In the weeks leading up to the trip, she packed and repacked. And packed and repacked! She doesn't eat gluten or dairy, so--she and I did quite a bit of research before she left. She took packets of tuna, protein powder, and lots of snack bars!
We even shipped some ahead for later in the trip. She also has Triumph Gluten-Free Dining Cards in Mandarin Chinese to show waiters and cooks at restaurants to explain what she needs when she orders, and she says those have worked some of the time. According to our research, China is one of the hardest places to travel gf. One of the blogs we read was called China-gluten-free-hell. But, supposedly with planning it can be done. I am hoping that is true. After China, she'll move on to Japan, where eating should get a bit easier. Then in Australia and New Zealand it should be a breeze!
|Saying goodbye was harder than I'd thought it would be. And I think that back-pack is bigger than she is!|
It was hard to let her go, that far for that long. (She'll be gone until December.) But it would have been harder not to. She has always been my gypsy girl, and she has dreamed of this most of her life. Her group is doing mission work along the way and their communications are limited, but when I hear from her after one of those days, her words are full of joy and delight, and I know that she is doing what she loves-- traveling and serving and learning. She loves people and other cultures and Asia, especially.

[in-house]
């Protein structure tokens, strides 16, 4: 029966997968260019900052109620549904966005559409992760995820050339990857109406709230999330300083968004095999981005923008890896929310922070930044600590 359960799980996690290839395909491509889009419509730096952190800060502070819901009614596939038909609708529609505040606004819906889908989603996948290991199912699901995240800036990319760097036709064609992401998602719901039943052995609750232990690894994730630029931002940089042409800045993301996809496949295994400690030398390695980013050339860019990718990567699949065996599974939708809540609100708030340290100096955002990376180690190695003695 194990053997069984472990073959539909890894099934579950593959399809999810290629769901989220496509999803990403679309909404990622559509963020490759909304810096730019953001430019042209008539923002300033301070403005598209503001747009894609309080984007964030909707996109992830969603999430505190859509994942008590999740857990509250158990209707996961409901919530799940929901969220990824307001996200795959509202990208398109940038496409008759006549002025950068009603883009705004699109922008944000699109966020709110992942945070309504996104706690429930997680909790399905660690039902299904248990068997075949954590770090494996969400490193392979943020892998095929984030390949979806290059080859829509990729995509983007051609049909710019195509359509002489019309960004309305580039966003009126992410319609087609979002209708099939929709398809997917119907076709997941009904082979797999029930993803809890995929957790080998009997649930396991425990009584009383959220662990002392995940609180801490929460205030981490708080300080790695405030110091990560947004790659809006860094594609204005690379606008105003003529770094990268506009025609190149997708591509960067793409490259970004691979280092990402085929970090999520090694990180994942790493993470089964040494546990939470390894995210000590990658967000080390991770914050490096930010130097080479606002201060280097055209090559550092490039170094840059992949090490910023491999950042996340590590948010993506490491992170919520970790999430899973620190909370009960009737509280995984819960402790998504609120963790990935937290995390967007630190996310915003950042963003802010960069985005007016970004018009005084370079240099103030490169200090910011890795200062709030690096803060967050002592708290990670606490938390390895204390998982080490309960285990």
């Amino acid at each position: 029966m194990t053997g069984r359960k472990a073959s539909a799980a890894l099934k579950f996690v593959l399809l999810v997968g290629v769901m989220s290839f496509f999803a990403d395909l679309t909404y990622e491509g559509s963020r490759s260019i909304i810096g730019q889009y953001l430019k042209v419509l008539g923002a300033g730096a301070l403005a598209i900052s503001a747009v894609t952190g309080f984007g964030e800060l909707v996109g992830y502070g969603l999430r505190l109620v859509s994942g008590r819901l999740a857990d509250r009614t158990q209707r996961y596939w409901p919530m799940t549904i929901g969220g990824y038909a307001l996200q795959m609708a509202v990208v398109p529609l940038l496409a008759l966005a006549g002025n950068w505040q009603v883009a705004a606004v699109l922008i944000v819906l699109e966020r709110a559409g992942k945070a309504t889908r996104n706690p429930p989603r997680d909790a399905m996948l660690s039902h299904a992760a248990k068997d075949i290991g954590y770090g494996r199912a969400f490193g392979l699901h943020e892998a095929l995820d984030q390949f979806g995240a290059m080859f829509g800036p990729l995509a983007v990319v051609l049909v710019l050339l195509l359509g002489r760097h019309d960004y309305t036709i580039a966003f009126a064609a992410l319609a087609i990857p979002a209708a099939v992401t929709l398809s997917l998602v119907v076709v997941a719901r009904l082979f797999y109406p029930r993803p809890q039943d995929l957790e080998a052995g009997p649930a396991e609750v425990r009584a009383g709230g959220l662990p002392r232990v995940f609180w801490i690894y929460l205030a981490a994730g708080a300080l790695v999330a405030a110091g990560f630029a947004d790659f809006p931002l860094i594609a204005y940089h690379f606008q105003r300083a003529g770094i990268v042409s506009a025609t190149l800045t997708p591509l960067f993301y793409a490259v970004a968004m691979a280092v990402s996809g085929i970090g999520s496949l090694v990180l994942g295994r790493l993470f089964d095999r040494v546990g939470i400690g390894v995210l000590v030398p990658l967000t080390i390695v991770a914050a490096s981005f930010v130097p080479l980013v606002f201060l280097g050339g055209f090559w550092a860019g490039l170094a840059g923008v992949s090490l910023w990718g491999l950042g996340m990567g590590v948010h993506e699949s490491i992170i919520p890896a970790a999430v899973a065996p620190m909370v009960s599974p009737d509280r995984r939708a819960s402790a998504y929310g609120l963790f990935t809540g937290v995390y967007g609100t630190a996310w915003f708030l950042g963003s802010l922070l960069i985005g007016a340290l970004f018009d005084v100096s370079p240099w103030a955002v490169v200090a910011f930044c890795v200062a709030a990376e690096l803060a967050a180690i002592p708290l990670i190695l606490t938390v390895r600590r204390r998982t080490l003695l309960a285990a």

|The group at a school for the blind in Beijing. These students are musicians and played for our students, and the musicians in our group played for them. Their teacher is known as the Mother Theresa of Beijing.|
And now this to her if she gets to read this: Godspeed my darling girl! I'll resist the urge to wax in any way poetic. Have fun. Seize the day. I love you.
(And I'm just a teeny bit jealous--I'll meet you in New Zealand? I know you want me too!)